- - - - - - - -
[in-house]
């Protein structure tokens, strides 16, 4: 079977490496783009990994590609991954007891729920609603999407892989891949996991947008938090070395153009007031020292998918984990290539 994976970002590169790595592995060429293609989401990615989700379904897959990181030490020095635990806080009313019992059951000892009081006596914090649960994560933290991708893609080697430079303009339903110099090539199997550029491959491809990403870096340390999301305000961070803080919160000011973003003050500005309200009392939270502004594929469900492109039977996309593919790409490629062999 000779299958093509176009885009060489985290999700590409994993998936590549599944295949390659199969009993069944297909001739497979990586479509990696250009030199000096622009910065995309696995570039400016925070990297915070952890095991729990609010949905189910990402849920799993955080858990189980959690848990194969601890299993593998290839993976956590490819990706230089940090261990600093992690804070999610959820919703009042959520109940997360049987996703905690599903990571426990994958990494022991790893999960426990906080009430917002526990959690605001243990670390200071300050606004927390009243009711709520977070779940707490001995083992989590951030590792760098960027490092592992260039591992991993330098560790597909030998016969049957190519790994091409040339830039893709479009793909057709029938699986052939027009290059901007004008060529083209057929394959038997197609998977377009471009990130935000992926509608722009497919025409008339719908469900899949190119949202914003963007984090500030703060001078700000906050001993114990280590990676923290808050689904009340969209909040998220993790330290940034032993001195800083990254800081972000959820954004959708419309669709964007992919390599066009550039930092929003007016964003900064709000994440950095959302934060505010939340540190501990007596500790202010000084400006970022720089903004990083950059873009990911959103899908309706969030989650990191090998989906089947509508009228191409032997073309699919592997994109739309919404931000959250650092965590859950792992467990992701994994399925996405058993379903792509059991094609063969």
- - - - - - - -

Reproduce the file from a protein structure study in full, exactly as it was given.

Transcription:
[in-house]
């Protein structure tokens, strides 16, 4: 079977490496783009990994590609991954007891729920609603999407892989891949996991947008938090070395153009007031020292998918984990290539 994976970002590169790595592995060429293609989401990615989700379904897959990181030490020095635990806080009313019992059951000892009081006596914090649960994560933290991708893609080697430079303009339903110099090539199997550029491959491809990403870096340390999301305000961070803080919160000011973003003050500005309200009392939270502004594929469900492109039977996309593919790409490629062999 000779299958093509176009885009060489985290999700590409994993998936590549599944295949390659199969009993069944297909001739497979990586479509990696250009030199000096622009910065995309696995570039400016925070990297915070952890095991729990609010949905189910990402849920799993955080858990189980959690848990194969601890299993593998290839993976956590490819990706230089940090261990600093992690804070999610959820919703009042959520109940997360049987996703905690599903990571426990994958990494022991790893999960426990906080009430917002526990959690605001243990670390200071300050606004927390009243009711709520977070779940707490001995083992989590951030590792760098960027490092592992260039591992991993330098560790597909030998016969049957190519790994091409040339830039893709479009793909057709029938699986052939027009290059901007004008060529083209057929394959038997197609998977377009471009990130935000992926509608722009497919025409008339719908469900899949190119949202914003963007984090500030703060001078700000906050001993114990280590990676923290808050689904009340969209909040998220993790330290940034032993001195800083990254800081972000959820954004959708419309669709964007992919390599066009550039930092929003007016964003900064709000994440950095959302934060505010939340540190501990007596500790202010000084400006970022720089903004990083950059873009990911959103899908309706969030989650990191090998989906089947509508009228191409032997073309699919592997994109739309919404931000959250650092965590859950792992467990992701994994399925996405058993379903792509059991094609063969």